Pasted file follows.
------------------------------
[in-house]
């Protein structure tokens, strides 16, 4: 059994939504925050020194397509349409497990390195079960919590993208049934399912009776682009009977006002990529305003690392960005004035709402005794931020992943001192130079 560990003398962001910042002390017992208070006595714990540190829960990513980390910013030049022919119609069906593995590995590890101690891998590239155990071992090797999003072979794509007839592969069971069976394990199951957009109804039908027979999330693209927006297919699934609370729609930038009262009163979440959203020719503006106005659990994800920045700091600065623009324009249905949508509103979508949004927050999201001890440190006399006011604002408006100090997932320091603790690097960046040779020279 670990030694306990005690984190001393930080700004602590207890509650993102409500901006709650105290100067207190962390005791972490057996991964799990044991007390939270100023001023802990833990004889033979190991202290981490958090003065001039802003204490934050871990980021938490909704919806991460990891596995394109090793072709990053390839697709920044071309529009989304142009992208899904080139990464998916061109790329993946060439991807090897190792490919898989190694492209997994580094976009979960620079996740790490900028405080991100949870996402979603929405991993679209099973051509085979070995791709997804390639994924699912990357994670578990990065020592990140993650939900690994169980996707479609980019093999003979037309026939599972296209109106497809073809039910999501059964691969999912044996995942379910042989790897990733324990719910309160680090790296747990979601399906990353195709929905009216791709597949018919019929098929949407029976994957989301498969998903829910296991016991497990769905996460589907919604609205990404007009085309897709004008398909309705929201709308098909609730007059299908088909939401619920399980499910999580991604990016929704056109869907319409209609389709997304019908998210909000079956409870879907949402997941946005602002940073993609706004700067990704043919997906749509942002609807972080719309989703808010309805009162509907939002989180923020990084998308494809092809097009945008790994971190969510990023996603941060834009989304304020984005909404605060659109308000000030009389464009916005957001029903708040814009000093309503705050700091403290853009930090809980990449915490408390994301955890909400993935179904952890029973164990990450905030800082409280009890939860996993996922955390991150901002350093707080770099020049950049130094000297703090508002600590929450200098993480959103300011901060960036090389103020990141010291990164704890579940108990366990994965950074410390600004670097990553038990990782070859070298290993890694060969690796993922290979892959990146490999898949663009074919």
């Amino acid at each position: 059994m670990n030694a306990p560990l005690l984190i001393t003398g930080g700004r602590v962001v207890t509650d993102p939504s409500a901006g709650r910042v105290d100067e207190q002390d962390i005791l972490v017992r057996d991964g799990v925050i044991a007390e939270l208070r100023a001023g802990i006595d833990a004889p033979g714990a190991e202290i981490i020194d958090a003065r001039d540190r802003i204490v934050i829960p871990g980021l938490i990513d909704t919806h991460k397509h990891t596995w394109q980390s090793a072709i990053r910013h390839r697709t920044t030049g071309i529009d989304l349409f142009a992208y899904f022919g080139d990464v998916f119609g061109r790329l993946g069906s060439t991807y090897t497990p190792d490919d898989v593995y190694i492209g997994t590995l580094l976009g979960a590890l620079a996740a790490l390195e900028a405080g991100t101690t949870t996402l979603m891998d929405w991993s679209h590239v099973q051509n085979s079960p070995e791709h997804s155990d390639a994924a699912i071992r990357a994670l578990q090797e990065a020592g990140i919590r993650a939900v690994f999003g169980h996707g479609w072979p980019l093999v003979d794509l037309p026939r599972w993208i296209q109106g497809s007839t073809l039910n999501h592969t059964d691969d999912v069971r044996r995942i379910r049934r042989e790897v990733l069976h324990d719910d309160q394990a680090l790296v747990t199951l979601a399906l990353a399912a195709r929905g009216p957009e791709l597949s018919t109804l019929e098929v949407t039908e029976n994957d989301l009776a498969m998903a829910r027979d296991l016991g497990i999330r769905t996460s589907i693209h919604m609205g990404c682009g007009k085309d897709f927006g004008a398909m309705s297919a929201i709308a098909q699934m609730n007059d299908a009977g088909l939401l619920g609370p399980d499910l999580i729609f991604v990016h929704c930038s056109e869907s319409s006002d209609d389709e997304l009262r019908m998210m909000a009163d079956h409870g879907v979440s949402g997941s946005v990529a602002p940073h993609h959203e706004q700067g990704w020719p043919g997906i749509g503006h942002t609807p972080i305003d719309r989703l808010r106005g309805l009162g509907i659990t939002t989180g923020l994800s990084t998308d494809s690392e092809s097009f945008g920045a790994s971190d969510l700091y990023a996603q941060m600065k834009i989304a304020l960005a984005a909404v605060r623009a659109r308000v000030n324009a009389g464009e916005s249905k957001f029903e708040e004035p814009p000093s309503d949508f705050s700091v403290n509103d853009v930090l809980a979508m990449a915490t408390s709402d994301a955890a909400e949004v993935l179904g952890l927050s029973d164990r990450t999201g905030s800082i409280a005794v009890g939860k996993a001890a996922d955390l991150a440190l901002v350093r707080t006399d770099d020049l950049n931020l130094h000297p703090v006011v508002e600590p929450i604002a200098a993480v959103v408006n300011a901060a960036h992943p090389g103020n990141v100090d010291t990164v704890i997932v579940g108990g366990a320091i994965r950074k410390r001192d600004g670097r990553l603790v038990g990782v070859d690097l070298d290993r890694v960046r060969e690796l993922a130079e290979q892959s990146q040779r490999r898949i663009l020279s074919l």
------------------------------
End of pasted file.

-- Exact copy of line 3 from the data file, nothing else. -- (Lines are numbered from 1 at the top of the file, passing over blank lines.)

């Amino acid at each position: 059994m670990n030694a306990p560990l005690l984190i001393t003398g930080g700004r602590v962001v207890t509650d993102p939504s409500a901006g709650r910042v105290d100067e207190q002390d962390i005791l972490v017992r057996d991964g799990v925050i044991a007390e939270l208070r100023a001023g802990i006595d833990a004889p033979g714990a190991e202290i981490i020194d958090a003065r001039d540190r802003i204490v934050i829960p871990g980021l938490i990513d909704t919806h991460k397509h990891t596995w394109q980390s090793a072709i990053r910013h390839r697709t920044t030049g071309i529009d989304l349409f142009a992208y899904f022919g080139d990464v998916f119609g061109r790329l993946g069906s060439t991807y090897t497990p190792d490919d898989v593995y190694i492209g997994t590995l580094l976009g979960a590890l620079a996740a790490l390195e900028a405080g991100t101690t949870t996402l979603m891998d929405w991993s679209h590239v099973q051509n085979s079960p070995e791709h997804s155990d390639a994924a699912i071992r990357a994670l578990q090797e990065a020592g990140i919590r993650a939900v690994f999003g169980h996707g479609w072979p980019l093999v003979d794509l037309p026939r599972w993208i296209q109106g497809s007839t073809l039910n999501h592969t059964d691969d999912v069971r044996r995942i379910r049934r042989e790897v990733l069976h324990d719910d309160q394990a680090l790296v747990t199951l979601a399906l990353a399912a195709r929905g009216p957009e791709l597949s018919t109804l019929e098929v949407t039908e029976n994957d989301l009776a498969m998903a829910r027979d296991l016991g497990i999330r769905t996460s589907i693209h919604m609205g990404c682009g007009k085309d897709f927006g004008a398909m309705s297919a929201i709308a098909q699934m609730n007059d299908a009977g088909l939401l619920g609370p399980d499910l999580i729609f991604v990016h929704c930038s056109e869907s319409s006002d209609d389709e997304l009262r019908m998210m909000a009163d079956h409870g879907v979440s949402g997941s946005v990529a602002p940073h993609h959203e706004q700067g990704w020719p043919g997906i749509g503006h942002t609807p972080i305003d719309r989703l808010r106005g309805l009162g509907i659990t939002t989180g923020l994800s990084t998308d494809s690392e092809s097009f945008g920045a790994s971190d969510l700091y990023a996603q941060m600065k834009i989304a304020l960005a984005a909404v605060r623009a659109r308000v000030n324009a009389g464009e916005s249905k957001f029903e708040e004035p814009p000093s309503d949508f705050s700091v403290n509103d853009v930090l809980a979508m990449a915490t408390s709402d994301a955890a909400e949004v993935l179904g952890l927050s029973d164990r990450t999201g905030s800082i409280a005794v009890g939860k996993a001890a996922d955390l991150a440190l901002v350093r707080t006399d770099d020049l950049n931020l130094h000297p703090v006011v508002e600590p929450i604002a200098a993480v959103v408006n300011a901060a960036h992943p090389g103020n990141v100090d010291t990164v704890i997932v579940g108990g366990a320091i994965r950074k410390r001192d600004g670097r990553l603790v038990g990782v070859d690097l070298d290993r890694v960046r060969e690796l993922a130079e290979q892959s990146q040779r490999r898949i663009l020279s074919l």